Spyware (spying software) is a term to mark a wide range of computer programs that track user behavior, collect sensitive data, and transfer it somewhere else as their primary purpose or one of the available functions. Some software like modern web browsers, for example, openly and with users’ allowance conducts tracking to improve its performance. Such programs are not considered spyware. Spyware does its work unbeknownst to users, without their consent, and with different consequences.
Spyware automatically sends the collected data to the places whence it can be sold or immediately used against the victim. Many interested parties can use the stolen data to improve ad targeting, hack the injured party’s web accounts, penetrate their systems, blackmail, or racketeer them. The consequences of spyware infections vary. However, even the side effects of these programs’ work determine spyware being most often classified as malware. If spying is only one of the functions of some uninstallable program, that piece of software precisely might be called a potentially unwanted application (PUA) instead of malware. But that is rather an exception.
Types of spyware
Spyware can barely be divided into types. Modern examples of this sophisticated malware contain all things that were more typical for separated malware strains. These days, all these nasty things are present together, under the hood of a single malware sample. So don’t be surprised with seeing things that earlier were listed as a separate malware type.
That malicious thing records each keystroke you do, including the buttons on system unit and mouse. You may think that such function may not be useful these days, but cybercriminals say contrary. With the help of keylogger, crooks may obtain your passwords even if you use secure software that does not keep your passwords in unprotected form. The ability to get this, and various other information from the hardware makes it pretty useful in spying purposes.
As it is clear from the name of this type of spyware, password stealers are targeting passwords and other automatically filled values stored in web browsers. Password stealers can work alongside keyloggers which then allows them to collect passwords ad hoc, right as the user enters them. However, much more often target of this kind of stealers are the programs that store your passwords in an unprotected form. Cybercriminals who design malware know which apps do so, hence, they will not get lost.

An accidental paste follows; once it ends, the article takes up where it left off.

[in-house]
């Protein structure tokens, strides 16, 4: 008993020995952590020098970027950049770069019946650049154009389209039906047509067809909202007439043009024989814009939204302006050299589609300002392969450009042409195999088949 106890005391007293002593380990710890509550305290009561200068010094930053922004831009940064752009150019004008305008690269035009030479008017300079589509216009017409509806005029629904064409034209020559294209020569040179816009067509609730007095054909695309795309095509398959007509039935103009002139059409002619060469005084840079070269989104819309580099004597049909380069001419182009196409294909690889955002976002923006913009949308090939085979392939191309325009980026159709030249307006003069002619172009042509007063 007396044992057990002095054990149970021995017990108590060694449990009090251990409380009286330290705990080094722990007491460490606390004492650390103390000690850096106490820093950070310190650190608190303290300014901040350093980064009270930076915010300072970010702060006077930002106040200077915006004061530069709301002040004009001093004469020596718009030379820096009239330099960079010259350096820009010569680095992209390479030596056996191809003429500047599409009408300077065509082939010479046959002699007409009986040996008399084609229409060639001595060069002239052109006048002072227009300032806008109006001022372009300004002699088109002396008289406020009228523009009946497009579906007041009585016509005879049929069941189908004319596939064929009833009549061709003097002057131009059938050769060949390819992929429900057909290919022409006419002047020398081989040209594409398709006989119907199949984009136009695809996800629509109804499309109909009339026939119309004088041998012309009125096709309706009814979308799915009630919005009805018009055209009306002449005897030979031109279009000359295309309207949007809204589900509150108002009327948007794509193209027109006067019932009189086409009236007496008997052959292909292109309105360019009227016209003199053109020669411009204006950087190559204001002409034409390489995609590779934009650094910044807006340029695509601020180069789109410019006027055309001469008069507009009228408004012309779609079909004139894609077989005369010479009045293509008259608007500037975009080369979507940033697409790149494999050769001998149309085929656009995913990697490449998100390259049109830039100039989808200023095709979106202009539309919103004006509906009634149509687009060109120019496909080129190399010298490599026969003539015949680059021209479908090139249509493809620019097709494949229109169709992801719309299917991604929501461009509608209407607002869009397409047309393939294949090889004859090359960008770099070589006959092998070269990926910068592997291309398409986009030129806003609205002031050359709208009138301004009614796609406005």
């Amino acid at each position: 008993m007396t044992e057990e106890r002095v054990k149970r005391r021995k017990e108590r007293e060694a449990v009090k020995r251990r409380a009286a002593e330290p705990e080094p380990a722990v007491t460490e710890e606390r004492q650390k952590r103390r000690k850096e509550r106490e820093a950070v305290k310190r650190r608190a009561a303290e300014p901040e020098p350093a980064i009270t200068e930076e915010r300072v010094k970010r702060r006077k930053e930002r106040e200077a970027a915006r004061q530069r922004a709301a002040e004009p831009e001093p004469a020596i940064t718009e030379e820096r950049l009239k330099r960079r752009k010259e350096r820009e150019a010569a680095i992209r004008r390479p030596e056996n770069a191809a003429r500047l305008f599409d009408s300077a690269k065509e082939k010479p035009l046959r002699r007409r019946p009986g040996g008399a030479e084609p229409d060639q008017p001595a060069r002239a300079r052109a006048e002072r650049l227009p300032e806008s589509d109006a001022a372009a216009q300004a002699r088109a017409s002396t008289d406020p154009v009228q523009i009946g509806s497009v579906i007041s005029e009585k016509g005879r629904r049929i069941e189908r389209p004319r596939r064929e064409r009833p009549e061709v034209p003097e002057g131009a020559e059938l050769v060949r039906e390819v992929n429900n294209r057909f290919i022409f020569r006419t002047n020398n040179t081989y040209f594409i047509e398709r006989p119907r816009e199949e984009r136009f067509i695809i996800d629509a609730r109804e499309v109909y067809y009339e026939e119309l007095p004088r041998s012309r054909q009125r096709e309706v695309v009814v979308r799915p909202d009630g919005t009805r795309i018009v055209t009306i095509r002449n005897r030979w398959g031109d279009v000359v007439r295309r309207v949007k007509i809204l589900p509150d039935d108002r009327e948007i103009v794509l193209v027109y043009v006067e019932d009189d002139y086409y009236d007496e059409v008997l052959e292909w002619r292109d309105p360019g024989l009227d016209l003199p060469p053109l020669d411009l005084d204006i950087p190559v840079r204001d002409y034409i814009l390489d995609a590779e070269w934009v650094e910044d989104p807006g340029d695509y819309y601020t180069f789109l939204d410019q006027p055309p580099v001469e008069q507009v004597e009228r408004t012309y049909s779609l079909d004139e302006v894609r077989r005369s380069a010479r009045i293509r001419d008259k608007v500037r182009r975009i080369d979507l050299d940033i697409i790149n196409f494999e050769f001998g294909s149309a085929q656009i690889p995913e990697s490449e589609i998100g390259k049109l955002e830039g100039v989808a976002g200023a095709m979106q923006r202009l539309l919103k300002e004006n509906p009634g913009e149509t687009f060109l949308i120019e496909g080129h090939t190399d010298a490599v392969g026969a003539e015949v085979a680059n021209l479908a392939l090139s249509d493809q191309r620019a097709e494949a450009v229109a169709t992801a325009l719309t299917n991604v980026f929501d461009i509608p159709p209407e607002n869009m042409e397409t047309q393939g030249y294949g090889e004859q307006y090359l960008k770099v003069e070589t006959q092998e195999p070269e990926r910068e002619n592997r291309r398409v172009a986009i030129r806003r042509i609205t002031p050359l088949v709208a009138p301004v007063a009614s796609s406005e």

These spying programs have a lot in common with password stealers. The exception is that banking trojans aim specifically at the finance-related credentials of credit cards, bank accounts, and various digital wallets. They are widespread for both desktop and mobile operating systems. Since almost all people who have a bank account manage their stuff from the application or a website, banking trojans may bring a lot of money to cybercriminals.
Info stealers hunt for certain types of data: usernames and passwords, browser history, log files, documents, and media files. Deploying an info stealer is often a part of massive hacker campaigns. This malware type is considered to be the example of a classic stealer malware. They may aim on some file formats, or even look for a certain file on your disk – for example, a valuable report or compromising materials.
Analysts sometimes call it “a classic spyware”. Initially, spyware appeared to… spy on the victims. Hackers designed it to gather information about the victims’ location, activity hours, personal information, PC configuration, and so on. Such a program alters your web browser’s settings and collects data that your browser generates and passes through itself. The spyware automatically delivers this data to the offenders who later sell it. In some cases, you can get spyware inside of the other malware – so-called browser hijackers. Spyware within a browser hijacker usually comes along with relatively harmless adware. As soon as adware reveals its presence in a browser, it should be removed because of the concomitant spyware.